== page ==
Ludwig Van Beethoven And Western Music

1262 Words6 Pages
Beethoven is perhaps the most famous musician of all time. Ever since his death in 1827, he has been a principal figure in the history of Western Music. His influence later on was so enormous to other composers, that it actually intimidated them. Ludwig van Beethoven was born in 1770, to a family of musicians at the royal court of Cologne. His name descended from his grandfather, who settled in Bonn in 1732. Both his father and grandfather were professional musicians who performed at the court of Elector. In the important town of Bonn. Beethoven was greatly respected, but his dad was more of a problem. Beethoven’s father, left him many unpleasant memories one starting off with him being an alcoholic. since he became an Alcoholic.…show more content…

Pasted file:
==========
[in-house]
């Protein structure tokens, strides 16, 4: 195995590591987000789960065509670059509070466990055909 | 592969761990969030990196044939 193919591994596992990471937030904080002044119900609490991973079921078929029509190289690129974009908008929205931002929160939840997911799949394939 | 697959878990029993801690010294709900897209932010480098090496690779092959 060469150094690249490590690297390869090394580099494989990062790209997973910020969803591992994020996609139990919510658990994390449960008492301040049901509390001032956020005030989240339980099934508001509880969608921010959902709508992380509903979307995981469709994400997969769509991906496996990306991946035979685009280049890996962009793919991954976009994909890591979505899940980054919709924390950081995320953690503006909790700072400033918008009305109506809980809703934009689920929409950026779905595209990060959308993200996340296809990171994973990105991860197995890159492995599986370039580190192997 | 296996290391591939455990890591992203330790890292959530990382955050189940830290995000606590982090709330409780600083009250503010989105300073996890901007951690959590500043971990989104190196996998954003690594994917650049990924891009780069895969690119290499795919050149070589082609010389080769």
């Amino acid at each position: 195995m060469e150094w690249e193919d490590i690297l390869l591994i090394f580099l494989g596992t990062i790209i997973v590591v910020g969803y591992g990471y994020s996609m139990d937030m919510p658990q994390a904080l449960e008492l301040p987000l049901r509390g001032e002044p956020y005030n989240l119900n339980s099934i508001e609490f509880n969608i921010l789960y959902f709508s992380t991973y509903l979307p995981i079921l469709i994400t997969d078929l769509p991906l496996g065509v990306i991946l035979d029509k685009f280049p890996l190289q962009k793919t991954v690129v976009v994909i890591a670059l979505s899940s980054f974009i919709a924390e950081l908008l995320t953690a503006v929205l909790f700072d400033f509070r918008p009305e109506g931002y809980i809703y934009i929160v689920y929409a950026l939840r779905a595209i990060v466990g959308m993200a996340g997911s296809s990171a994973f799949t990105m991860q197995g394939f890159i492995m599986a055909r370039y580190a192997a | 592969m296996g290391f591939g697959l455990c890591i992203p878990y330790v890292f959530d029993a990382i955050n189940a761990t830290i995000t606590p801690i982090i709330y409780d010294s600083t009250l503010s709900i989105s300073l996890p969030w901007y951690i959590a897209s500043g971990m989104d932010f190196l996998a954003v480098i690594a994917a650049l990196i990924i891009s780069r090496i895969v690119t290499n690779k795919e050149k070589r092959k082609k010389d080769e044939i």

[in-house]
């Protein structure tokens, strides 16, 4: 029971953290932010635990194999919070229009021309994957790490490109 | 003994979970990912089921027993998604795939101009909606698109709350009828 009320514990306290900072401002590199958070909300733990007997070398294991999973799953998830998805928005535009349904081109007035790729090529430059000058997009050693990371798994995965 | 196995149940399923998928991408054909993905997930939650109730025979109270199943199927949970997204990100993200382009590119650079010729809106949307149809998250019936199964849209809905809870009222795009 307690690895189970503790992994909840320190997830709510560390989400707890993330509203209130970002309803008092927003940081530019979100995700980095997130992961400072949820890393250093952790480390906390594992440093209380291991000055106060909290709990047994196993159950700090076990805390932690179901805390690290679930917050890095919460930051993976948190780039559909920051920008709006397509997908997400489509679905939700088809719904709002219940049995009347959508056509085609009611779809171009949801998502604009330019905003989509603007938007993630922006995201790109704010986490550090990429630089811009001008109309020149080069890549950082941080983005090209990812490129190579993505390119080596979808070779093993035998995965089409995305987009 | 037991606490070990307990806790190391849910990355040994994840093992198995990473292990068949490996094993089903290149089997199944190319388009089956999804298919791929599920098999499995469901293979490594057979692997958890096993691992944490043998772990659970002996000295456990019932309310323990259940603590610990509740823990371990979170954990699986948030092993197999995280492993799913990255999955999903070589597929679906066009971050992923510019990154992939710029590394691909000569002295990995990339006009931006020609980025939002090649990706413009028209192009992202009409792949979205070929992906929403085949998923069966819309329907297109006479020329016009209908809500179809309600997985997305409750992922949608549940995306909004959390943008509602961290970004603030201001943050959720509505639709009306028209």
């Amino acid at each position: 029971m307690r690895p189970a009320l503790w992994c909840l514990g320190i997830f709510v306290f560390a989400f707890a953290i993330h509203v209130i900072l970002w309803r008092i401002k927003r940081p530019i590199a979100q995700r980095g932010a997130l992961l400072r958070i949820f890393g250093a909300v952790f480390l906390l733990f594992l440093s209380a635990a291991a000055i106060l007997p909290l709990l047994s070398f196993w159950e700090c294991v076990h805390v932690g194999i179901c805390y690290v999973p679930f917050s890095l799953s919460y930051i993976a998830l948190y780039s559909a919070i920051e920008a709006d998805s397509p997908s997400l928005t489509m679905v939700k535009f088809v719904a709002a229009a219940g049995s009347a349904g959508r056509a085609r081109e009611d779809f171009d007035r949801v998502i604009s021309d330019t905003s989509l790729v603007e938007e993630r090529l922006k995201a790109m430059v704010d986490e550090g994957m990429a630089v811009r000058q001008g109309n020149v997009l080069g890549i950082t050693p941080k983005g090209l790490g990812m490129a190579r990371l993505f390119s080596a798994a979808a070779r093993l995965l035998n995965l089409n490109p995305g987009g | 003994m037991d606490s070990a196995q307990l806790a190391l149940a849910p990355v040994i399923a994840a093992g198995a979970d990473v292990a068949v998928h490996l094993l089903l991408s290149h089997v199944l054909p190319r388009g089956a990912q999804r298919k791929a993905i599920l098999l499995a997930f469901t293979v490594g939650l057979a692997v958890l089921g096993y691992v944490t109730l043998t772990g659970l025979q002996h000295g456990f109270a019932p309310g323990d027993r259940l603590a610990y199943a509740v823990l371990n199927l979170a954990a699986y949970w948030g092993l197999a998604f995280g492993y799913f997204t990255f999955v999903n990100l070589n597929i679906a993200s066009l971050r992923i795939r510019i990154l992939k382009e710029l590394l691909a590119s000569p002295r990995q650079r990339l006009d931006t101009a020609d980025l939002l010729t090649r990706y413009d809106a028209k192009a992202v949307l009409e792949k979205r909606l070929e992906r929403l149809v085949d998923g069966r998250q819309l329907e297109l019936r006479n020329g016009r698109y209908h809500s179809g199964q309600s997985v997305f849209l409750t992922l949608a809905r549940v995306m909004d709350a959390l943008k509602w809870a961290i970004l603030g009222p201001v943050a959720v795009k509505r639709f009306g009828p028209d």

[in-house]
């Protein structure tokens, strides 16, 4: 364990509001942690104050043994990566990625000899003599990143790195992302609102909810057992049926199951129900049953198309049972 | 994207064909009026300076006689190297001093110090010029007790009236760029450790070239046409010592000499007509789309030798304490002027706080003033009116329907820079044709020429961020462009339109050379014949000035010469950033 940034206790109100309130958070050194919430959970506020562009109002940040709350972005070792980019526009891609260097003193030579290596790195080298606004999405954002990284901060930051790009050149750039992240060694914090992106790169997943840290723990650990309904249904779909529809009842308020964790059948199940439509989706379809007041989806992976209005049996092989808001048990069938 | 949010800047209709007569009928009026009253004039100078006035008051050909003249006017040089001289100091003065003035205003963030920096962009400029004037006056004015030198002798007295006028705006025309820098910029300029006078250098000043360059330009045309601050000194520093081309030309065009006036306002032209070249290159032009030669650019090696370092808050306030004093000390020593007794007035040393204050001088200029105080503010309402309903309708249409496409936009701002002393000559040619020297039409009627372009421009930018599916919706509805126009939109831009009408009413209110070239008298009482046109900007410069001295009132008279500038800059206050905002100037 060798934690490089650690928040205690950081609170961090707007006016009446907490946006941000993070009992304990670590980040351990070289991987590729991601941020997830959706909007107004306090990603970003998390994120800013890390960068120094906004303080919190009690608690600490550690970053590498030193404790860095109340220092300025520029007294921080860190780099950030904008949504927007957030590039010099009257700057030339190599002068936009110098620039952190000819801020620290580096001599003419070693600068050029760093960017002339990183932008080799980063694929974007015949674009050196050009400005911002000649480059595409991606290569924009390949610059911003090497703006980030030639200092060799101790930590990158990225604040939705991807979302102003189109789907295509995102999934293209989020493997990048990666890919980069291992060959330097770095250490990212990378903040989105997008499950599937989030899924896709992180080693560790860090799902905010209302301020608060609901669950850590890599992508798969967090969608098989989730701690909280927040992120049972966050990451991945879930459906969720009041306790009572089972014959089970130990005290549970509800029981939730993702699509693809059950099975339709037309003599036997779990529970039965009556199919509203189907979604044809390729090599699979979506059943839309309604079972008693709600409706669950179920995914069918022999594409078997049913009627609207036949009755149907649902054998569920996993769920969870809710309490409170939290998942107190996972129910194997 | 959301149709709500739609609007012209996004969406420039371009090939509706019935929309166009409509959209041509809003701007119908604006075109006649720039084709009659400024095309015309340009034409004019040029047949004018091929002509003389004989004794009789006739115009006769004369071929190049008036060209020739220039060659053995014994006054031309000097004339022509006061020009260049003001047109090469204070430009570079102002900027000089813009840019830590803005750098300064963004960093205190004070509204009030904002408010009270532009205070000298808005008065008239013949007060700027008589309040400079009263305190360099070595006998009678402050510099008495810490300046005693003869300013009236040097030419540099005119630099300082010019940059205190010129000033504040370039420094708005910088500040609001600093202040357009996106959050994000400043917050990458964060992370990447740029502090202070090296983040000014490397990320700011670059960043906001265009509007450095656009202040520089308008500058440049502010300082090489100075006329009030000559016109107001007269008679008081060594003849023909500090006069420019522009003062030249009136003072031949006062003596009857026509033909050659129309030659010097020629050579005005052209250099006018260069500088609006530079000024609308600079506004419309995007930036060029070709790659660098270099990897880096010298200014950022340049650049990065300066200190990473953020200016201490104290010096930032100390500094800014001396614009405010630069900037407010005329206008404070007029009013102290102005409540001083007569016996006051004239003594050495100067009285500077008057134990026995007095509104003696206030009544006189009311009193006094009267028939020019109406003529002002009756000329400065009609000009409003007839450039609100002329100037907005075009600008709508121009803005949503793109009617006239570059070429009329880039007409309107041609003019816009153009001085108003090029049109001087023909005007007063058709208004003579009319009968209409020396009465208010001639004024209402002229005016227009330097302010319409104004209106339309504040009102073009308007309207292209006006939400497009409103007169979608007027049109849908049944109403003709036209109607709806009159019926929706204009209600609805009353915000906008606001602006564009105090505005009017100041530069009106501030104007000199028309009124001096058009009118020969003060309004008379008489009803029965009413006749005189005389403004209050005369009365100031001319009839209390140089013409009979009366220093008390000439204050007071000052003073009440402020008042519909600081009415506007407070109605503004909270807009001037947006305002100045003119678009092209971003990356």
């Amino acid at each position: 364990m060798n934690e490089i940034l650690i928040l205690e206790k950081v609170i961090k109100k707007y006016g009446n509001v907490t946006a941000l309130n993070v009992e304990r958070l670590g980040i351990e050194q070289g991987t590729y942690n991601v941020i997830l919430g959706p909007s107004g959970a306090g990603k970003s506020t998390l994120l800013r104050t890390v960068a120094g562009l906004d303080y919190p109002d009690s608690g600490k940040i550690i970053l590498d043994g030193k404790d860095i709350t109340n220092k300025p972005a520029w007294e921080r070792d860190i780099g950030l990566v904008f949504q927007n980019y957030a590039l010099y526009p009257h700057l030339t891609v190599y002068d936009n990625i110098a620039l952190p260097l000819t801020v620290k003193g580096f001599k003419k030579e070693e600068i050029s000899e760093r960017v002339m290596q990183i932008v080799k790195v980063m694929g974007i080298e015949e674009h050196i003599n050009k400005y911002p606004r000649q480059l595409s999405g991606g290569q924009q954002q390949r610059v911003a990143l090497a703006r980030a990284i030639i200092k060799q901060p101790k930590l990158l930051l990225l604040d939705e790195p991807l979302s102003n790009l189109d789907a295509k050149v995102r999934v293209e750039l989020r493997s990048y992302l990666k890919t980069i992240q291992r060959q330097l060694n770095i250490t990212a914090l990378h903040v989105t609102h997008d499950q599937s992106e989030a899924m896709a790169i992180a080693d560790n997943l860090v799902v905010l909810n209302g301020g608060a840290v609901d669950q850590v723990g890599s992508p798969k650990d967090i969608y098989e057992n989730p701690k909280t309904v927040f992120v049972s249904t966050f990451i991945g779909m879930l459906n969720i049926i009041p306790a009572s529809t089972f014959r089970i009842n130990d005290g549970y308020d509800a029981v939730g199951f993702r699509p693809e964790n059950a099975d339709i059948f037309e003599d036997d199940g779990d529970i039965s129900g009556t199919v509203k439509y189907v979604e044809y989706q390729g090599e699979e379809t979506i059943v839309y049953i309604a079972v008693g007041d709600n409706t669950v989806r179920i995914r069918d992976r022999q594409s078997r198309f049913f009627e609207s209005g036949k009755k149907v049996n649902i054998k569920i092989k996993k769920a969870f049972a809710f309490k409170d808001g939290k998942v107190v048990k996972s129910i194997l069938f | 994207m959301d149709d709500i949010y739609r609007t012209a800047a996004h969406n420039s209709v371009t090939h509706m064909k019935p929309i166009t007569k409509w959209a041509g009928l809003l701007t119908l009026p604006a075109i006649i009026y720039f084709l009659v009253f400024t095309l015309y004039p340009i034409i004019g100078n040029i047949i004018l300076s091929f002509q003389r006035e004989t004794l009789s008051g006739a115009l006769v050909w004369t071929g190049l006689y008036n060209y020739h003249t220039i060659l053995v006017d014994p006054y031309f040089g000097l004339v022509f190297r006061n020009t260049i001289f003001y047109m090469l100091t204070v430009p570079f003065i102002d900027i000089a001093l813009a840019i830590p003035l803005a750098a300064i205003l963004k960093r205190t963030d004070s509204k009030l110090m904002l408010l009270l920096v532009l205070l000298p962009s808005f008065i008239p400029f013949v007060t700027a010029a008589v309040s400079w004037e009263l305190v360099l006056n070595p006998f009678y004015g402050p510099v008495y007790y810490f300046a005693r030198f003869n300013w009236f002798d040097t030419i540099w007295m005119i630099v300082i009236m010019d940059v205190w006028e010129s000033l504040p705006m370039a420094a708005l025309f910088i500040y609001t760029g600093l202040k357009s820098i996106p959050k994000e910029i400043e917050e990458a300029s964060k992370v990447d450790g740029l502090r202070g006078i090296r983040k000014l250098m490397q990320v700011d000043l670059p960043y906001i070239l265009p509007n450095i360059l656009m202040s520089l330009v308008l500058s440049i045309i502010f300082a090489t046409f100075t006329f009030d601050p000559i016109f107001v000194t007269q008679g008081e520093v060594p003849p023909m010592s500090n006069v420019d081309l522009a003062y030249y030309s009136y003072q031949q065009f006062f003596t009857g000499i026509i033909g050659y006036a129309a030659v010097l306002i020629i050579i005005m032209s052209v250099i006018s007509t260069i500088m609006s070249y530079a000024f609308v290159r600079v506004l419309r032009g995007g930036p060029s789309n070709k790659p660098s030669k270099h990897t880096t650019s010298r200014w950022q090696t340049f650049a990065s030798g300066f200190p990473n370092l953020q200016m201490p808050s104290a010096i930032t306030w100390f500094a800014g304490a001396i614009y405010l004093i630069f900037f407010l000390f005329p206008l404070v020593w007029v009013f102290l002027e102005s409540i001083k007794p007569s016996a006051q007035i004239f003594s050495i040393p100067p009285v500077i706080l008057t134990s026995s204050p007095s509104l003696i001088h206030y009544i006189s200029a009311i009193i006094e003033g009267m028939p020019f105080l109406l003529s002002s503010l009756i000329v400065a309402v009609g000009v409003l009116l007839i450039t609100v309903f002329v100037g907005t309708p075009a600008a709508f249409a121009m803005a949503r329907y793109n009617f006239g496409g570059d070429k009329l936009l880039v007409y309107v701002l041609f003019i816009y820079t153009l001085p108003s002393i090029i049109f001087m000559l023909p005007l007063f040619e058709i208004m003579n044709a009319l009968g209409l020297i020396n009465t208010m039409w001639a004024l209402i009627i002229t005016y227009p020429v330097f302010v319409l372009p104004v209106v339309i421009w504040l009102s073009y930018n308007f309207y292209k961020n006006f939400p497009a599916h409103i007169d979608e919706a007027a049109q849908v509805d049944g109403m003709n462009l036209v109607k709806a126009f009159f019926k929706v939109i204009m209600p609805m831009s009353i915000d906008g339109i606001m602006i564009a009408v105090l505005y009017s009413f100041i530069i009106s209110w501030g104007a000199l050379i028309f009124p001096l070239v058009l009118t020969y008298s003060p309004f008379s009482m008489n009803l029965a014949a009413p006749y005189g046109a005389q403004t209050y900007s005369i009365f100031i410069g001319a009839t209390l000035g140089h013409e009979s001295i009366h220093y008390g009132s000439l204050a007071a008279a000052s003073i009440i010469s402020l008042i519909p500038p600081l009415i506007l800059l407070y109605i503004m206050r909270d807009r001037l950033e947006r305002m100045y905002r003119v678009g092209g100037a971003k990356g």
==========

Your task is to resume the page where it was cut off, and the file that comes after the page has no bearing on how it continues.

Financially, the first two years in Vienna were very difficult for Beethoven. His first home was in a basement. He had to spend money for furniture, a piano, and clothes, in order to make a name for himself. Even if his sense of style was not on point, his talent and personality made up for it. Most of his income were gifts from aristocrats, where he held concerts. Later, money came from author’s rights – he managed to publish his works right from the start, which was not an easy thing at that time. In the first years of his stay in Vienna he raised the extra money he needed from public concerts and tours. He didn’t like to be a teacher; nevertheless he gave private lessons, especially to young aristocratic girls. Usually they took lessons until they got married, after which they almost completely abandoned them. Among Beethoven’s students there were also famous pianists, talented and distinguished ladies like Tereza Brunswik or Dorothea Ertmann. (Beethoven’s fame was growing by the day. On March 29th-30th 1795, Beethoven was invited to his first "Academy" – a charity event for the widows and orphans of musicians. On December 16th 1795, the already famous Beethoven was invited to Haydn’s "Academy", despite the tense relationship between the two. In the same period, Beethoven had the satisfaction of yet another victory. For the artist’s annual ball, Vienna’s most acclaimed composers wrote dances:
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